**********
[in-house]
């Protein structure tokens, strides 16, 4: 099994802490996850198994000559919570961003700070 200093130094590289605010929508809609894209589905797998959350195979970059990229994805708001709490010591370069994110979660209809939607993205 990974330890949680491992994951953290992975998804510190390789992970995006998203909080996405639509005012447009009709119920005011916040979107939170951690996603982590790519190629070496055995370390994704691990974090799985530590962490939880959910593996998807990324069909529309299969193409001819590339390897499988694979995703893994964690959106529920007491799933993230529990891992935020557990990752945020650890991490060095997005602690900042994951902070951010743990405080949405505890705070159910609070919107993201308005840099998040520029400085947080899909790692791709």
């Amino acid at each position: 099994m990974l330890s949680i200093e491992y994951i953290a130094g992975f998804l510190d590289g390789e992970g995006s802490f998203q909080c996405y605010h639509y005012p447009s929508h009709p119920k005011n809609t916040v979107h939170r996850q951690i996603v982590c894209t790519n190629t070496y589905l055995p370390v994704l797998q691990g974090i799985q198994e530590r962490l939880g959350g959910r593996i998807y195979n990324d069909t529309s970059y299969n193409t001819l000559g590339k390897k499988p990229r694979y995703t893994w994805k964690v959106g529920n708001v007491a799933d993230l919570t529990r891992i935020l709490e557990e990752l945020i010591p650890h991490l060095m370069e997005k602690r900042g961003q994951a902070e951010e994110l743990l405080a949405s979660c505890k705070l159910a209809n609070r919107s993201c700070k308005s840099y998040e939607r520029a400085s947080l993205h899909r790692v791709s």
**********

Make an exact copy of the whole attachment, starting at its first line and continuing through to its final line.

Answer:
[in-house]
């Protein structure tokens, strides 16, 4: 099994802490996850198994000559919570961003700070 200093130094590289605010929508809609894209589905797998959350195979970059990229994805708001709490010591370069994110979660209809939607993205 990974330890949680491992994951953290992975998804510190390789992970995006998203909080996405639509005012447009009709119920005011916040979107939170951690996603982590790519190629070496055995370390994704691990974090799985530590962490939880959910593996998807990324069909529309299969193409001819590339390897499988694979995703893994964690959106529920007491799933993230529990891992935020557990990752945020650890991490060095997005602690900042994951902070951010743990405080949405505890705070159910609070919107993201308005840099998040520029400085947080899909790692791709």
């Amino acid at each position: 099994m990974l330890s949680i200093e491992y994951i953290a130094g992975f998804l510190d590289g390789e992970g995006s802490f998203q909080c996405y605010h639509y005012p447009s929508h009709p119920k005011n809609t916040v979107h939170r996850q951690i996603v982590c894209t790519n190629t070496y589905l055995p370390v994704l797998q691990g974090i799985q198994e530590r962490l939880g959350g959910r593996i998807y195979n990324d069909t529309s970059y299969n193409t001819l000559g590339k390897k499988p990229r694979y995703t893994w994805k964690v959106g529920n708001v007491a799933d993230l919570t529990r891992i935020l709490e557990e990752l945020i010591p650890h991490l060095m370069e997005k602690r900042g961003q994951a902070e951010e994110l743990l405080a949405s979660c505890k705070l159910a209809n609070r919107s993201c700070k308005s840099y998040e939607r520029a400085s947080l993205h899909r790692v791709s």